In part 1 of this short series, I dipped a toe into the three part explanation used by Haidt in his book, ‘The Righteous Mind’. However I would emphasis again both the need to contextualise this theory and that biology is not destiny. We need a bigger theory of human agency, thus:

Humans, I have contended elsewhere, are simultaneously the products of biological, psychological and social mechanisms whilst retaining their agency. Acknowledgement must be made also of the sometimes mundane and sometimes dramatic interruptions of contingency. Thus humans can be said to be biologically, psychologically and socially ‘structured’ without being structurally determined” (Scambler et al 2010).

Haidt posits the following three processes in offering an explanation for our political decision making and choices. I might be tempted to see biological, psychological and social mechanisms in these three ‘steps’ which is then in accord with Scambler’s theory.

  1. Genes make brains.
  2. Traits guide children along different paths.
  3. People construct life narratives.

Traits guide children along different paths. Now this is more complicated to analyse than thinking about brain hormones, as there is so much to our childhood experiences. However we may reflect on the paths we take during certain experiences such as schooling and think about whether the innate traits we might have, guide us in certain directions.

I passed my 11 plus and so gained entry to a Grammar School. From the very first I was like a fish out of water. Consciously at the time, it was because none of my friends passed and so they would go to a different school. However, the feeling of ‘not fitting in’ carried on for 5 years. I also much later thought that being working class did not equip me well for a middle class education. I did not have the social, financial and cultural capital of many of my fellow pupils for whom the path to University would be straightforward.

Could it also be that being born with a progressive brain (dopamine) that responds to sensation seeking and novelty, I found that that the ethos of the school, emphasising Haidt’s moral foundations of authority, loyalty and sanctity, ran counter to this? If Haidt is right, my genetic traits guided me more easily along the path of passive rebellion to these moralities. This involved rejection of the school ethos while I dreamed of joining the Royal Navy with its promise of exotica overseas. Compared to this, doing my duty as a scholar to prepare for professional training for law and medicine seemed a). out of reach b) quite dull and of course c) invisible.

Haidt quotes Dan McAdams, who provides a three stage theory of personality development which might affect the sort of life choices we make and the ways we react to circumstances. 

The first stage is the setting down of ‘dispositional traits’ that are long standing from childhood to old age. They operate in various situations and contexts. They include threat sensitivity, novelty seeking, extraversion and conscientiousness. The Big 5 personality traits might be developing early in childhood, and they are:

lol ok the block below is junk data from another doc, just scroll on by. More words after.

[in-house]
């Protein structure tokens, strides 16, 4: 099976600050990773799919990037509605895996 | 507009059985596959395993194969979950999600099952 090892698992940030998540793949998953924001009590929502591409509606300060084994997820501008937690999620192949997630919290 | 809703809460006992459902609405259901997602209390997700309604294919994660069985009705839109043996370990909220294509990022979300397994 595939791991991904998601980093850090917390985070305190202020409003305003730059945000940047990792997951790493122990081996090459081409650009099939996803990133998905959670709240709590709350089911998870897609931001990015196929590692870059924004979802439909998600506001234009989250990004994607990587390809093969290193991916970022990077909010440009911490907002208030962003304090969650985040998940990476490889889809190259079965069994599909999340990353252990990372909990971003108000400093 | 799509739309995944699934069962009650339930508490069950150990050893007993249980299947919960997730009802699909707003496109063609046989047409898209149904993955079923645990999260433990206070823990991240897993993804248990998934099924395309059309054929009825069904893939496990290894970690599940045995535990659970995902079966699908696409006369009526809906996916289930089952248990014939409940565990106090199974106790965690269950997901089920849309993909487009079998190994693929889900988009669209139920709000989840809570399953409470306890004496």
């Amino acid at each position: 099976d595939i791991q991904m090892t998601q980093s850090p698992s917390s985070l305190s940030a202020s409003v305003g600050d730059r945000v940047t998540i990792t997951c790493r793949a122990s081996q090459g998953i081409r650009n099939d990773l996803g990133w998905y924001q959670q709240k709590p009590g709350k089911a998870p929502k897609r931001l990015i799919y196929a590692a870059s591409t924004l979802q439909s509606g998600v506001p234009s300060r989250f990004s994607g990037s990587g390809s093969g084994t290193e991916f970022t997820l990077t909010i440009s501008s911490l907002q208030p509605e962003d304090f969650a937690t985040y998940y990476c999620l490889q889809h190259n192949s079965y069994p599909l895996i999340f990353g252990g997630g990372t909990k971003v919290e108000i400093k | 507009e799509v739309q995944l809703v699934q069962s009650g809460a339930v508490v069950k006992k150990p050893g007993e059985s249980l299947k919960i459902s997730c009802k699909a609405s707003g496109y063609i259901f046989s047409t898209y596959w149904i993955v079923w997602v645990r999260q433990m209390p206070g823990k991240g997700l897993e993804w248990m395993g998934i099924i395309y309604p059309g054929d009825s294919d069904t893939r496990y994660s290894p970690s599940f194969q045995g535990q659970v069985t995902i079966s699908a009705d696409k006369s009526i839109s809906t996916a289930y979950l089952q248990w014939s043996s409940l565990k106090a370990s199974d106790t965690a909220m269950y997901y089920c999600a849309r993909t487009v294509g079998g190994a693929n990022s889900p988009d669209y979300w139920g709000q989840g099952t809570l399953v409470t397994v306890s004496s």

1. Openness
  2. Conscientiousness
  3. Extroversion
  4. Agreeableness
  5. Neuroticism

Perhaps my brain was constructed by genes that makes it lower than average on threat sensitivity and higher than average for pleasure from new experiences. The Grammar School, being an old fashioned institution based on tradition, God and Country did not provide enough novelty to produce pleasure but to someone averse to threat, it would provide a perfect home.

Perhaps I was also low on the disposition to conscientiousness and so I would not, and did not, put any effort into my studies. Therefore my dispositional traits guided me some might say adversely through Grammar school with the result of me leaving at the earliest opportunity without taking A levels.  Others, with higher aversions to threat, and disposed to conscientiousness, would find a ready home in a school long on tradition, safe hierarchy and suspicious of novelty.

The second stage is ‘characteristic adaptations‘ these are traits that emerge as we grow, and adapt to particular life circumstances. At the Grammar school I learned to bide my time waiting for the moment to run off to sea. I could not see any positives in stuffy tradition and so I developed a rejection of authority symbols such as the school tie or singing hymns at assembly. Perhaps I developed the trait of passive resistance as an adaptation to my schooling. Later symbols of traditional authority would be viewed with suspicion and strategies were adopted to circumvent their impact on my life. It is now somewhat ironic that I joined an organisation which shared with the grammar school an ethos of tradition, loyalty and authority. Yet, I did so knowing that the Royal Navy would also provide sensations and new experiences. All the ‘Queen and Country’ paraphernalia was taken with a lorry load of salt, as the pay off was sailing to foreign climes. The passive resistance trait stood me in good stead as it allowed me to take the Navy’s bullshit and see it as merely a path to pleasure and novelty. The military suits the conservative mind and those with conservative traits would have them reinforced. If I had responded positively to the grammar school ethos of tradition, loyalty as manifest in physical sports, I might have adaptive traits such as ‘rule following’. I don’t.     

The next stage in this process is the constructing of ‘life narratives’ which will be third in this mini series.